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I am trying to write a Java class where the main method creates an array to store 30 integers. Afterwards, I call a method called LOAD() in the main method, whose job is to populate the array with 30 integers from 1-300.

I have written what I think is a complete Java class to do this, yet the compiler keeps telling me this error of that it cannot find the symbol for symbol randomThirty, my array variable's name.

Here is my code so far, yet I am not sure why my randomThirty is not being picked up by LOAD(), perhaps I need to pass the parameters explicitly in the parens of LOAD?

import java.util.*;

public class arrayNums
{

public static void main(String args[])
{
     //main method which creates an array to store 30 integers

    int[] randomThirty = new int[30]; //declare and set the array randomThirty to have 30 elements as int type

    System.out.println("Here are 30 random numbers: " + randomThirty);

LOAD(); // the job of this method is to populate this array with 30 integers in the range of 1 through 300.
}


public static void LOAD()
{
    // looping through to assign random values from 1 - 300
    for (int i = 0; i < randomThirty.length(); i++) {
        randomThirty[i] = (int)(Math.random() * 301); 
}
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3 Answers 3

up vote 1 down vote accepted

The clue is in your comment:

LOAD(); // the job of this method is to populate this array

So you've got an array that you want the method to work with... you should pass it to the method:

load(randomThirty);

// Method declaration change...
public static void load(int[] arrayToFill)

That's a good approach when a method isn't naturally in the context where it has access to state. In this case is looks like the appropriate approach. For other situations, you could use a static or instance variable, depending on the context.

(You should look at the Random class, by the way - and learn about Java naming conventions.)

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That makes sense, though when I put the randomThirty as a parameter for LOAD(); I still got this error at randomThirty.length() for the length() method. So I took out the parens at length() and that error went away, not sure why really. However, once I compiled and ran it then, the System.out.println() call to test the array now comes with this cryptic output: Here are 30 random numbers: [I@12dacd1 ...why's that? Isn't it supposed to output the array's contents (should be 30 elements of random value from 1-300). –  artemd Oct 12 '11 at 16:19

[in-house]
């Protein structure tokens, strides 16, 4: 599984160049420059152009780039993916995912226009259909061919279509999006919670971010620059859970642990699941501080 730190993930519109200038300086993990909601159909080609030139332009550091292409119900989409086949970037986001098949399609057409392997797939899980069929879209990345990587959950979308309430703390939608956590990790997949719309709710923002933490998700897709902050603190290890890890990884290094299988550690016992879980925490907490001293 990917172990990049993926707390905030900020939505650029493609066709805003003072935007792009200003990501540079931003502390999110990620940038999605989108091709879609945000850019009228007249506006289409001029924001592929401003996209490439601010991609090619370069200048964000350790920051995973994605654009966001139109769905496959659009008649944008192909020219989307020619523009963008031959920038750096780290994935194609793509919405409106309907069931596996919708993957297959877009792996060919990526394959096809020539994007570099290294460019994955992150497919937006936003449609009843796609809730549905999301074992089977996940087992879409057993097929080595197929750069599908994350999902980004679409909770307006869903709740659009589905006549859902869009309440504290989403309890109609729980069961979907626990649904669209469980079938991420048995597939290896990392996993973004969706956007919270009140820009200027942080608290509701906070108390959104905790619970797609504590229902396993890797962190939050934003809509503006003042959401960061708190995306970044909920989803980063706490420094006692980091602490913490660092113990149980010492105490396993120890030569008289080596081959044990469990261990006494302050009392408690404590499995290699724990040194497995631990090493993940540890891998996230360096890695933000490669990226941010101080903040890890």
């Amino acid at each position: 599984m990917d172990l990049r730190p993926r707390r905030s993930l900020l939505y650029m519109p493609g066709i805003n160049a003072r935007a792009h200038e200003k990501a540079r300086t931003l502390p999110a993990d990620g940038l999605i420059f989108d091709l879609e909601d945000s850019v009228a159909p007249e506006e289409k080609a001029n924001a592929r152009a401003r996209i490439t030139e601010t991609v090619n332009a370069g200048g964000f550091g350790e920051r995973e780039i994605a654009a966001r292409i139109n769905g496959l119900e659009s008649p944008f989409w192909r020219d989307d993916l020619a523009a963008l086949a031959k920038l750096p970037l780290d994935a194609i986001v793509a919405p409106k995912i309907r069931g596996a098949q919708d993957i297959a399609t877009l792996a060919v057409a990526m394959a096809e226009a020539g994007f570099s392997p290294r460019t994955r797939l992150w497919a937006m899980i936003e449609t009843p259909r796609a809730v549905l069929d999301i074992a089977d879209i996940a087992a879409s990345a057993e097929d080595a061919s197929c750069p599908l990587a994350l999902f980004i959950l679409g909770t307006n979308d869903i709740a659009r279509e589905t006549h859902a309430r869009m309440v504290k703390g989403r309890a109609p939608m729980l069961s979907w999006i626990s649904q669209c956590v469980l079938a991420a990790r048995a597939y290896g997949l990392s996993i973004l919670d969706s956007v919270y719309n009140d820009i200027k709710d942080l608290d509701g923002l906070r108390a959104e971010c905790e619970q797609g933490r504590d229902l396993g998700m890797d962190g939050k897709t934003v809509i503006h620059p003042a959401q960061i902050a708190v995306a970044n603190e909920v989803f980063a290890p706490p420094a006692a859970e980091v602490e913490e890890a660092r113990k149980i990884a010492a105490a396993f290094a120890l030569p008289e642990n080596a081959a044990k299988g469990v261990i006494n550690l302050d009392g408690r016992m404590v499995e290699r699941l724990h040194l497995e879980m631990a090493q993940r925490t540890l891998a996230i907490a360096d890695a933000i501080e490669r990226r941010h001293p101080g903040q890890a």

@artemd: There isn't a length method. There's an accessible length field on arrays. And no, calling toString on an array doesn't get you the content, because the array type doesn't override toString. Call Arrays.toString(array) instead. –  Jon Skeet Oct 12 '11 at 16:23
    
Ok, I get the terminology for fields there Jon Skeet. When I use the toString call, the array returned as a string is 30 values, but they're not random, just a bunch of 0s...Is there something wrong with my for loop? Or is my random just not random enough? I ran it several times, yet it keeps returning just a bunch of 0s. –  artemd Oct 12 '11 at 16:30
    
@artemd: Well having fixed up your code, it works for me - so I suggest you edit your question to show what you've got now. –  Jon Skeet Oct 12 '11 at 17:06
    
Ok, I'll just ask about the 0s in another question. –  artemd Oct 12 '11 at 17:10

you need to pass randomThirty into your load method, or make it a static variable on the class (i.e. move it out of the method).

So you could do

LOAD(randomThirty); // pass the reference in

and change your method definition to

public static void LOAD(int[] randomThirty) {...}

or you can make randomThirty a static property on the class

public class arrayNums {
    // will be available anywhere in the class; you don't need to pass it around
    private static int [] RANDOM_THIRTY = new int[30]; // instantiate here
    ...

    public static void main(String args[]) { ... } // calls load
    ...
    public static void load(){...}
    ...
}

as a note, java conventions are that class names are like ArrayNums and method names should be like load or loadNums.

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you need to pass your array as a param , cuz it's out of the load method's scope .

LOAD(randomThirty);




public static void LOAD(int[] randomThirty)
    {
        // looping through to assign random values from 1 - 300
        for (int i = 0; i < randomThirty.length(); i++) {
            randomThirty[i] = (int)(Math.random() * 301); 
    }
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